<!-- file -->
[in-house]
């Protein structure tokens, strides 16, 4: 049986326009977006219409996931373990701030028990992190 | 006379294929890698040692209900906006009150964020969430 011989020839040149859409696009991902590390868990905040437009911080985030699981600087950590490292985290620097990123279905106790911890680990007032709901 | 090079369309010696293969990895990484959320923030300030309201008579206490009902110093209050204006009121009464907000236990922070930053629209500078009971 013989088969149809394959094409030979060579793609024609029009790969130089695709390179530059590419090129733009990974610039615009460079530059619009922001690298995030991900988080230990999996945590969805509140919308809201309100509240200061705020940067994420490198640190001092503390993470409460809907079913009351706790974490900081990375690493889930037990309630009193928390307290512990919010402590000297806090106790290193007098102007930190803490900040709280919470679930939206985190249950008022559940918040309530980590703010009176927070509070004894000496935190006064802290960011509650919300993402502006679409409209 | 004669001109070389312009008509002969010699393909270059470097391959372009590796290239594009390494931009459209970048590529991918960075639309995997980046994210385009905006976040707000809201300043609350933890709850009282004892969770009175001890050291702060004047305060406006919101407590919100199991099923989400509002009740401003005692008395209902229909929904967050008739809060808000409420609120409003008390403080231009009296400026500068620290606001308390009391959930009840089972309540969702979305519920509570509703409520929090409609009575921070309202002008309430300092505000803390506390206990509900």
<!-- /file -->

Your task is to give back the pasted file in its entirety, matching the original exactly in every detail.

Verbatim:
[in-house]
């Protein structure tokens, strides 16, 4: 049986326009977006219409996931373990701030028990992190 | 006379294929890698040692209900906006009150964020969430 011989020839040149859409696009991902590390868990905040437009911080985030699981600087950590490292985290620097990123279905106790911890680990007032709901 | 090079369309010696293969990895990484959320923030300030309201008579206490009902110093209050204006009121009464907000236990922070930053629209500078009971 013989088969149809394959094409030979060579793609024609029009790969130089695709390179530059590419090129733009990974610039615009460079530059619009922001690298995030991900988080230990999996945590969805509140919308809201309100509240200061705020940067994420490198640190001092503390993470409460809907079913009351706790974490900081990375690493889930037990309630009193928390307290512990919010402590000297806090106790290193007098102007930190803490900040709280919470679930939206985190249950008022559940918040309530980590703010009176927070509070004894000496935190006064802290960011509650919300993402502006679409409209 | 004669001109070389312009008509002969010699393909270059470097391959372009590796290239594009390494931009459209970048590529991918960075639309995997980046994210385009905006976040707000809201300043609350933890709850009282004892969770009175001890050291702060004047305060406006919101407590919100199991099923989400509002009740401003005692008395209902229909929904967050008739809060808000409420609120409003008390403080231009009296400026500068620290606001308390009391959930009840089972309540969702979305519920509570509703409520929090409609009575921070309202002008309430300092505000803390506390206990509900």